Note: It’s been difficult to post from Vanuatu with the excruciatingly slow internet (if there is any!) Plus, my Tablet wouldn’t charge, so now that I’ve landed back in civilization (Australia), I again have access to all my information!
Isn’t this normal?
One of the main reasons that the abused stay is that she, shockingly but genuinely, does not see herself as being abused. An abusive up-bringing may cause her to think her life is normal. That’s all she knows. Having no friends to “compare notes” also keeps her blind.
Or she lives in the delusion that each incident is merely a temporary loss of self-control and that it won’t happen again. After all, he apologized and says he loves her.
The Christian wife will remind herself that she too has weaknesses, so how can she proudly ‘hold a grudge’ against her abuser? She reasons that one sin is just as bad as another in God’s eyes.
Believing there exists some biblical mandate commanding a wife to endure all in the name of submission keeps many a wife in an abusive, destructive relationship. She reads in Ephesians 5 that a wife is to submit to her husband in everything as unto the Lord, and forgets that God hates oppression and abuse, and she is to submit to God, not evil. 1
Forgive and Forget
Further, she has been taught that she is sinning if she does not “forgive and forget” – that forgiveness means never bringing it up to the offender again, to yourself or to others. Thus, she hasn’t “forgiven” if she mentions that his actions have become a 5-year pattern or that he outright lied again, and it certainly prevents her from getting counselling or help. This wrong thinking will be discussed in Series 4. In attempting to do what she thinks pleases God, she finds herself caught in a web of silence and spiritual abuse and is kept there by the spider who reminds her that God will not forgive her sins, if she does not “forgive and forget” his.
She has been controlled and manipulated for so long that she has lost confidence in her own opinions or intuitions, and is unable mentally to face the overwhelming change and insecurity that leaving would bring. She literally questions her sanity. She has no idea where she and the children would live or how they would survive financially.
She may be too embarrased/shamed OR proud to admit the enormity of her situation.
Or she may be depressed and let go of hope. She believes his lies that she is worthless, helpless and undesirable.
Being isolated from family and friends makes her believe, “No one would even believe my story or be willing to help me.”
Additionally, she typically has no access to money or knowledge of how to manage on her own. She has no job skills or support group surrounding her, and no idea that there are myriad avenues of aid for women like her – free shelter, free legal advice, financial aid and counselling provided by government and private organizations. There is even an organization that offers free facial re-structuring for those who have suffered injury. 2
Sometimes she stays because she’s clinging to the hope that her husband will change.
Or she feels sorry for him, believing his plea that he needs her and threatens suicide if she leaves him.
Often she believes that her children would be better off with a bad dad than no dad, especially if her parents divorced.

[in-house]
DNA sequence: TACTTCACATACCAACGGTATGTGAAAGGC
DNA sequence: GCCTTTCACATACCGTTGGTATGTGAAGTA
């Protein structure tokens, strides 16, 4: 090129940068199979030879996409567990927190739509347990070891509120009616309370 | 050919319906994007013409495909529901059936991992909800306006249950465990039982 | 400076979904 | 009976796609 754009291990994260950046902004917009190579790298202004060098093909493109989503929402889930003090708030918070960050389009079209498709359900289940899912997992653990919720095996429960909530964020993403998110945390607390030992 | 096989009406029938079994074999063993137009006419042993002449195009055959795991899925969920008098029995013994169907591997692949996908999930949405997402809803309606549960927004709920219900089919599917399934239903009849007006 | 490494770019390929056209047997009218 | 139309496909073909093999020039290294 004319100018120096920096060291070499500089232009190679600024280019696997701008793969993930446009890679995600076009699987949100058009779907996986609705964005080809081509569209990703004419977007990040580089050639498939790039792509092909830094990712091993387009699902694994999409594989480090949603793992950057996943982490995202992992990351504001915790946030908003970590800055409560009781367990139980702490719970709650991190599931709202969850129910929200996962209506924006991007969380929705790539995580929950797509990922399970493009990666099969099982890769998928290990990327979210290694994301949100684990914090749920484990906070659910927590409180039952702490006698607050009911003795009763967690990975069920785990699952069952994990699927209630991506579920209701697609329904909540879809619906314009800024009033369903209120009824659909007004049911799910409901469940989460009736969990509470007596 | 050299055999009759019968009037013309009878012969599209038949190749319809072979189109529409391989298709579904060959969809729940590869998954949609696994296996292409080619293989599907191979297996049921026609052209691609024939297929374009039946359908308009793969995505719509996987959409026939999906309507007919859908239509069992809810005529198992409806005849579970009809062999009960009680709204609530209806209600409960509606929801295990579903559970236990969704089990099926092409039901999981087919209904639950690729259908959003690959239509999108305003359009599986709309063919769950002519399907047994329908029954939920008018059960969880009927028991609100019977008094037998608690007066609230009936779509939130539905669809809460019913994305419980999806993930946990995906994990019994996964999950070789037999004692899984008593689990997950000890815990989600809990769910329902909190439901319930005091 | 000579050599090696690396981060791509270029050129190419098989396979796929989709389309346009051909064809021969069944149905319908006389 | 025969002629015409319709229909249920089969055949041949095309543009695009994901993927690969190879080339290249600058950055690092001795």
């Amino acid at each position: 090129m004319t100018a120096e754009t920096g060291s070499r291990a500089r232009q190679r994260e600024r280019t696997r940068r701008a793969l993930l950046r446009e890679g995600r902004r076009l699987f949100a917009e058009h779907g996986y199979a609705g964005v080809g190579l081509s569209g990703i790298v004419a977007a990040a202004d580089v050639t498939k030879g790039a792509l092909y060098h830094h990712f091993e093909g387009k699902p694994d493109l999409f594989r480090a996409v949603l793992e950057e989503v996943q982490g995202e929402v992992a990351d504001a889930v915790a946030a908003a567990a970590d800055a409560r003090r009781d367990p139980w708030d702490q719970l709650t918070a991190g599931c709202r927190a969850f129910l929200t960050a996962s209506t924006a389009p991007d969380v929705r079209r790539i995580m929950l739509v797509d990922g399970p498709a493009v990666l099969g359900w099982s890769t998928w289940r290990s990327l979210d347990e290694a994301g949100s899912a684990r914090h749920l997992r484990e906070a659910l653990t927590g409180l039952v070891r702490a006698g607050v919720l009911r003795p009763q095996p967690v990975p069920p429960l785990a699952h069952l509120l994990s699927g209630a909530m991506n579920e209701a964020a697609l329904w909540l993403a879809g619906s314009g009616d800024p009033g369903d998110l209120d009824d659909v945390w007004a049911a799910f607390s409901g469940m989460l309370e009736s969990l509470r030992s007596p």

She has been made to sincerely believe that she is to blame for the problems in the marriage. “Please, God, help me to be more submissive and godly in my responses so he won’t act like this”.
Most Christian wives believe that divorce is always wrong and separation is not an option. “Let not the wife depart”. “What God hath joined together, let not man put asunder.” Again, hang in there for Series 4.
Often, she has become co-dependent and needs to feel needed. She may be the one keeping the family from falling apart, continually covering for him to the children, parents, neighbours, his boss, the debt collectors and church family.
Or, the kind gestures (“Honeymoon Phase” of the abuse cycle) deceive her into viewing him as being the husband she wants him to be. The times he makes her feel special or needed make her conclude that a little niceness is better than none at all.
Occasionally, the issue is the struggle Paul describes in Romans 7. We don’t do what we should and we do what we shouldn’t. She feels helpless and crazy.
Often, she feels too guilty or that it would be too selfish to get out of her toxic situation.
Acknowledging that the children will probably take sides, makes celebrating birthdays and holidays difficult.
Some even admit they would rather stay in their nice house than live in poverty . . . though the inevitable escalation of the abuse will wipe away that reason soon enough.
“I still love him.” It’s a puzzling, but documented phenonemon that members who have left abusive groups or cults remain loyal to the annoined and appointed leader/authority. They will blame themselves before they blame their former leader. Questioning him is equal to questioning God – and who knowingly fights God, right? Especially if you genuinely love God. The degree of loyalty is directly tied to the magnitude of sacrifice given to the authority. It is easier to embrace delusion that face an error of judgement of such immensity, affecting so many people, including her children and church family (especially if he is a leader).
I so appreciate the comments and stories I’ve received privately. I think we all would welcome helpful comments shared publicly, motivated by a desire to build up others who are either unfamiliar with the world of abuse or for those who are currently IN it and desperately grasping for hope. “All it takes for evil to prevail is for good men to do nothing” – and pretend abuse isn’t in our midst.
Coming next: Series 3 – Why Abusers Abuse
3 A Matter of Basic Principles by Veinot and Henzel; obtained on Amazon.com